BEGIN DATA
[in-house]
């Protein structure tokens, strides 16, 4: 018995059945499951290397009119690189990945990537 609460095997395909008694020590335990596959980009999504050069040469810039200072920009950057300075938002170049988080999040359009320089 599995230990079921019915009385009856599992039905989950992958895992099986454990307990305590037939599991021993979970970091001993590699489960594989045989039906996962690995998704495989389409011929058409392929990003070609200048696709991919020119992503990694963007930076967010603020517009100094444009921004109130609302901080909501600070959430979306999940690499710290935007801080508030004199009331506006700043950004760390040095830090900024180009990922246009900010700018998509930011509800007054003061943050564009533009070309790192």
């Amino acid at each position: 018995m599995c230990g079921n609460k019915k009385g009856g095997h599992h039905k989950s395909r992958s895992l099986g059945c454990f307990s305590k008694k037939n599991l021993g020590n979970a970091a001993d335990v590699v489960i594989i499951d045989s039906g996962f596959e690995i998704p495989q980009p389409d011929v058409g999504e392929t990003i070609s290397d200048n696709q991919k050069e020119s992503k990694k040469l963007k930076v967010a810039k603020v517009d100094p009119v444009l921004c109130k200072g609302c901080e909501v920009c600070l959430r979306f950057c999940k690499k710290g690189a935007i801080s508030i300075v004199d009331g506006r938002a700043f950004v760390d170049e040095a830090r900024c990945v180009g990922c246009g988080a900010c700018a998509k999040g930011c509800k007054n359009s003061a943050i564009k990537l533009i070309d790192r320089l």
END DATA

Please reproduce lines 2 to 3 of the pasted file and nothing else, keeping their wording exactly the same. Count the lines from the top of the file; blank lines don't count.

């Protein structure tokens, strides 16, 4: 018995059945499951290397009119690189990945990537 609460095997395909008694020590335990596959980009999504050069040469810039200072920009950057300075938002170049988080999040359009320089 599995230990079921019915009385009856599992039905989950992958895992099986454990307990305590037939599991021993979970970091001993590699489960594989045989039906996962690995998704495989389409011929058409392929990003070609200048696709991919020119992503990694963007930076967010603020517009100094444009921004109130609302901080909501600070959430979306999940690499710290935007801080508030004199009331506006700043950004760390040095830090900024180009990922246009900010700018998509930011509800007054003061943050564009533009070309790192």
């Amino acid at each position: 018995m599995c230990g079921n609460k019915k009385g009856g095997h599992h039905k989950s395909r992958s895992l099986g059945c454990f307990s305590k008694k037939n599991l021993g020590n979970a970091a001993d335990v590699v489960i594989i499951d045989s039906g996962f596959e690995i998704p495989q980009p389409d011929v058409g999504e392929t990003i070609s290397d200048n696709q991919k050069e020119s992503k990694k040469l963007k930076v967010a810039k603020v517009d100094p009119v444009l921004c109130k200072g609302c901080e909501v920009c600070l959430r979306f950057c999940k690499k710290g690189a935007i801080s508030i300075v004199d009331g506006r938002a700043f950004v760390d170049e040095a830090r900024c990945v180009g990922c246009g988080a900010c700018a998509k999040g930011c509800k007054n359009s003061a943050i564009k990537l533009i070309d790192r320089l």